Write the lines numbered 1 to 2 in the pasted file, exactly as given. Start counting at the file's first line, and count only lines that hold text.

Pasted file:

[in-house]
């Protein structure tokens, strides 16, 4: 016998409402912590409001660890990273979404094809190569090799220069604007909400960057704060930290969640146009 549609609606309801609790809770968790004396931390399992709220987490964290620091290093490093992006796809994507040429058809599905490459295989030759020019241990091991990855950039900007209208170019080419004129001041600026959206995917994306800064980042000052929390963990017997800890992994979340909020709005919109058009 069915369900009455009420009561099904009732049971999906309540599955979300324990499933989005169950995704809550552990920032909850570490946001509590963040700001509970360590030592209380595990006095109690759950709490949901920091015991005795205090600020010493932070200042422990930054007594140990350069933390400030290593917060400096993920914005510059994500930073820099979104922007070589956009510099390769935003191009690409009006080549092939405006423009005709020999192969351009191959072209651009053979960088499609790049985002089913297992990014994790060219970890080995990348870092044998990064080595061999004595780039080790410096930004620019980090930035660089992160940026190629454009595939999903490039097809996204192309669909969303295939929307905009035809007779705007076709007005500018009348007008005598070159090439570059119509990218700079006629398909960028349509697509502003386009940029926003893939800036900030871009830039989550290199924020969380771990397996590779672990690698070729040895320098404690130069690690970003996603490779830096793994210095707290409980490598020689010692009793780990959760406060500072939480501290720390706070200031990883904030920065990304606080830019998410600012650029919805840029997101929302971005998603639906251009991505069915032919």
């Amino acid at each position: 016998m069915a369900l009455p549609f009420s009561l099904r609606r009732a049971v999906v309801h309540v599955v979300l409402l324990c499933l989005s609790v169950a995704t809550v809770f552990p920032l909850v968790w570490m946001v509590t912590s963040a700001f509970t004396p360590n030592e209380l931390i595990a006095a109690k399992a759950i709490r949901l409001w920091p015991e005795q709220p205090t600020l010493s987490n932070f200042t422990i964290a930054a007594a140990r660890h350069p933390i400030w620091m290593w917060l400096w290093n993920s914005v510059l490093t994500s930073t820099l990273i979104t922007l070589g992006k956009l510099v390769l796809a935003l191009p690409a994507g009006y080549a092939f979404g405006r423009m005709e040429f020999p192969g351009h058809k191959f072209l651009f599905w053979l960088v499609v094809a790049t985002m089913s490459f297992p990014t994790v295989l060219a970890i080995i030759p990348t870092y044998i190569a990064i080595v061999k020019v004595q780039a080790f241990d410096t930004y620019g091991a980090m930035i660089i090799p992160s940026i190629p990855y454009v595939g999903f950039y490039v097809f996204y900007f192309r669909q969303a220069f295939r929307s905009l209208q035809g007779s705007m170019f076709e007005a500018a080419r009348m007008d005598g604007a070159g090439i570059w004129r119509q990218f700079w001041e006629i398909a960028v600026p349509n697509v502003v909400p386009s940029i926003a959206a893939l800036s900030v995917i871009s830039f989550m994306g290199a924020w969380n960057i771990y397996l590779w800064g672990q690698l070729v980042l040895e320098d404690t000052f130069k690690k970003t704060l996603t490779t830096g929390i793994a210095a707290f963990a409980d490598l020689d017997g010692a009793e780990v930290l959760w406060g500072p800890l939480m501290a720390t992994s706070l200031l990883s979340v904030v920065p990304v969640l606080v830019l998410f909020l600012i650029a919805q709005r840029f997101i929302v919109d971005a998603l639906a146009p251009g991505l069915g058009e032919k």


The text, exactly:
[in-house]
């Protein structure tokens, strides 16, 4: 016998409402912590409001660890990273979404094809190569090799220069604007909400960057704060930290969640146009 549609609606309801609790809770968790004396931390399992709220987490964290620091290093490093992006796809994507040429058809599905490459295989030759020019241990091991990855950039900007209208170019080419004129001041600026959206995917994306800064980042000052929390963990017997800890992994979340909020709005919109058009 069915369900009455009420009561099904009732049971999906309540599955979300324990499933989005169950995704809550552990920032909850570490946001509590963040700001509970360590030592209380595990006095109690759950709490949901920091015991005795205090600020010493932070200042422990930054007594140990350069933390400030290593917060400096993920914005510059994500930073820099979104922007070589956009510099390769935003191009690409009006080549092939405006423009005709020999192969351009191959072209651009053979960088499609790049985002089913297992990014994790060219970890080995990348870092044998990064080595061999004595780039080790410096930004620019980090930035660089992160940026190629454009595939999903490039097809996204192309669909969303295939929307905009035809007779705007076709007005500018009348007008005598070159090439570059119509990218700079006629398909960028349509697509502003386009940029926003893939800036900030871009830039989550290199924020969380771990397996590779672990690698070729040895320098404690130069690690970003996603490779830096793994210095707290409980490598020689010692009793780990959760406060500072939480501290720390706070200031990883904030920065990304606080830019998410600012650029919805840029997101929302971005998603639906251009991505069915032919």